Everything to Everyone is the New Black

There’s a lot going on lately in the tech news arena. What’s interesting to me is that several major consumer players are converging to become all things to their users. Good old soup to nuts makes a triumphant return.

Apple pioneered this model. They control every aspect of the user experience from the hardware all the way to the content display, and it’s becoming increasingly easy to get every piece of technology you want or need from Apple, just visit an Apple Store. They’ve been rumored to be developing a TV for years, and that makes more sense now than it did years ago.

For now, Apple is missing a social piece; iOS 5 includes deep Twitter integration, which could foreshadow future collaboration between the two.

Google looks to be getting into the hardware game with its proposed acquisition of Motorola Mobility. Yeah, maybe this is just a patent purchase, but it seems like a lot to spend (in cash no less) for patents. The cash bit is interesting; given how low interest rates are currently, a solid company like Google can borrow at unheard of rates and keep its coffers flush with cash. Must be important to deplete the war chest.

Google Plus quietly added Games last week, further pushing its social layer into Facebook’s wheelhouse. Google also wants to replace your wallet, drive your car for you, provide virtual tours of exotic locations. What don’t they do?

Aside from a real hardware play, Google lacks polish. Most of its offerings are in beta, which translates to rough, but mostly working. Tough to compete with Apple when your stuff is constantly in beta and looks it.

Facebook just added movies from Miramax to the titles it offers from Warner Brothers. They’ve also recently added Top Gear episodes, and other content, like UFC preliminary bouts, are regularly streamed to Facebook viewers. Like it or not, people watch video on Facebook, and Facebook makes it easy to charge (with Facebook Credits) and analyze the viewers. Facebook has a goldmine of marketing data, and they know it.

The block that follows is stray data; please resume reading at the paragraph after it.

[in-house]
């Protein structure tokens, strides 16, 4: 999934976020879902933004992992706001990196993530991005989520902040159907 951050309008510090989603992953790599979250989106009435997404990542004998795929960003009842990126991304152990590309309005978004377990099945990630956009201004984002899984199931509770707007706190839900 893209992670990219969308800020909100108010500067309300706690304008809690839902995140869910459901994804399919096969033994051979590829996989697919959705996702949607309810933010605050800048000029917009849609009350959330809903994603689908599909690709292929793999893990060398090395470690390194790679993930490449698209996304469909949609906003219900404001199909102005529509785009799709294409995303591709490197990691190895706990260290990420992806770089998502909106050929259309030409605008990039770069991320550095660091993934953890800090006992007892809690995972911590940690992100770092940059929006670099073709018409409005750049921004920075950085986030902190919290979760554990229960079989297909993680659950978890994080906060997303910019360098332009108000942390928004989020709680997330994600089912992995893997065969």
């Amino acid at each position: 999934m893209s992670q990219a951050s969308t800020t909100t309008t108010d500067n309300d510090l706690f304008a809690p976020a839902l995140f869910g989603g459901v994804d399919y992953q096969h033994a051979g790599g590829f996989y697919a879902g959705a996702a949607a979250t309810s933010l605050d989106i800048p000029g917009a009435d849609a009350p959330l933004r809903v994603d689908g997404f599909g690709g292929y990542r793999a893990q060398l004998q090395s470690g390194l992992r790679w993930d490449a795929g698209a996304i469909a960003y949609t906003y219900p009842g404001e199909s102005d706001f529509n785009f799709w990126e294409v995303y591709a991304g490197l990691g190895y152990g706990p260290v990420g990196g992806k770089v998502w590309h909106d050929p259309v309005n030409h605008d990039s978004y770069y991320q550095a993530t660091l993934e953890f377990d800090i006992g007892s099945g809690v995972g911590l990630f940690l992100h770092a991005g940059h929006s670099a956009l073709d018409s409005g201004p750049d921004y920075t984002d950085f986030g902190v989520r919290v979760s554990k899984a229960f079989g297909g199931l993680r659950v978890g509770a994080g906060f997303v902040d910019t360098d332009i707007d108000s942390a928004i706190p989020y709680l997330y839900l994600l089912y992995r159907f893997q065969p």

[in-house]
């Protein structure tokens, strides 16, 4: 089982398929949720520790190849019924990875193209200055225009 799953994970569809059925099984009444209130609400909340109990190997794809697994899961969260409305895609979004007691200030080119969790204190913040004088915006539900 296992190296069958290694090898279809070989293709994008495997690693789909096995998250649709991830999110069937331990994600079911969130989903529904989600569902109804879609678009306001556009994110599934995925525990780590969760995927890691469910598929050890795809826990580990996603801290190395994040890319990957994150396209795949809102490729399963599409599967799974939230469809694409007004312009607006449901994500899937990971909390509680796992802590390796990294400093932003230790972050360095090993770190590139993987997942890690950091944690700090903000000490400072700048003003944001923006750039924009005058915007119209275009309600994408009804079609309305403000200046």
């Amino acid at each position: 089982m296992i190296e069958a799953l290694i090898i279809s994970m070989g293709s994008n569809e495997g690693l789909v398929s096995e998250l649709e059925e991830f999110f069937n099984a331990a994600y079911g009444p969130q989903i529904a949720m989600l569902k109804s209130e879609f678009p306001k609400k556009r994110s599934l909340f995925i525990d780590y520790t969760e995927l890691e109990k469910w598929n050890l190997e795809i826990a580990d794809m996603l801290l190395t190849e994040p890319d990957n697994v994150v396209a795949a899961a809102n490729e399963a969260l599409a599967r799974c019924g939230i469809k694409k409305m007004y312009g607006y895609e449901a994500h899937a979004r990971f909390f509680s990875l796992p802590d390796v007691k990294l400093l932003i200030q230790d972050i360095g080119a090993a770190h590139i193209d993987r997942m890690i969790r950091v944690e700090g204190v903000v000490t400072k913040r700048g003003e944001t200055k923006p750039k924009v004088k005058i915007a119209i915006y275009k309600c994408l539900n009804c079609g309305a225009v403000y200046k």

Facebook doesn’t sport much outside their web presence, but their push into mobile, including Facebook phones, shows they want to become an integral part of people’s lives. Remember, that’s a lot of people (like 700 million) in nearly every country in the World.

Here’s an interesting thought from Nicholas Carlson, why not buy webOS from HP?

Facebook lacks key pieces, but they definitely seem to be willing to expand aggressively outside their sweet spot.

Amazon and Microsoft are also moving to capture more of the consumer’s experience.

So I guess the future holds more soup to nuts. Thoughts?




  1. When I look at Google’s acquisitions, I always compare Google to Oracle. Perhaps it’s different on the inside, but to those of us on the outside it appears that Oracle is better than average at incorporating acquisitions into a “one Oracle vision.” I know our sales rep picked up the Weblogic messaging VERY quickly…

    With Google, it appears to be a different story. While some of the Google properties are integrating, others (like YouTube) seem to be off in their own worlds. Assuming that all the regulatory approvals take place, what will it take to get the Motorolans to work in lockstep with the Android folks? Or will there be warring fiefdoms?

    It’s interesting that Friend of the ‘Lab Louis Gray has chosen this moment to join Google. Gray’s working experience has primarily been in small firms, and I’m sure that he’s experiencing a lot of new things as he deals with the Google bureaucracy from the inside.

  2. Funny that you’re comparing the two. Oracle has more than 100,000 employees; Google has 29,000. Google is a much flatter organization too, with no sales or consulting force. They’re pretty much all development.

    I guess YouTube stays its own entity bc of its brand recognition. Google Video never really took off, so why integrate and rebrand a known property.

    They do seem to handle acquisitions differently, and it will be interesting to see how Motorola is treated. Given the patent portfolio, Google may run it business as usual and take the losses in stride.

  3. Fascinating read. I wonder if this will get him canned, although his prospects look pretty bright. Might be the best thing.

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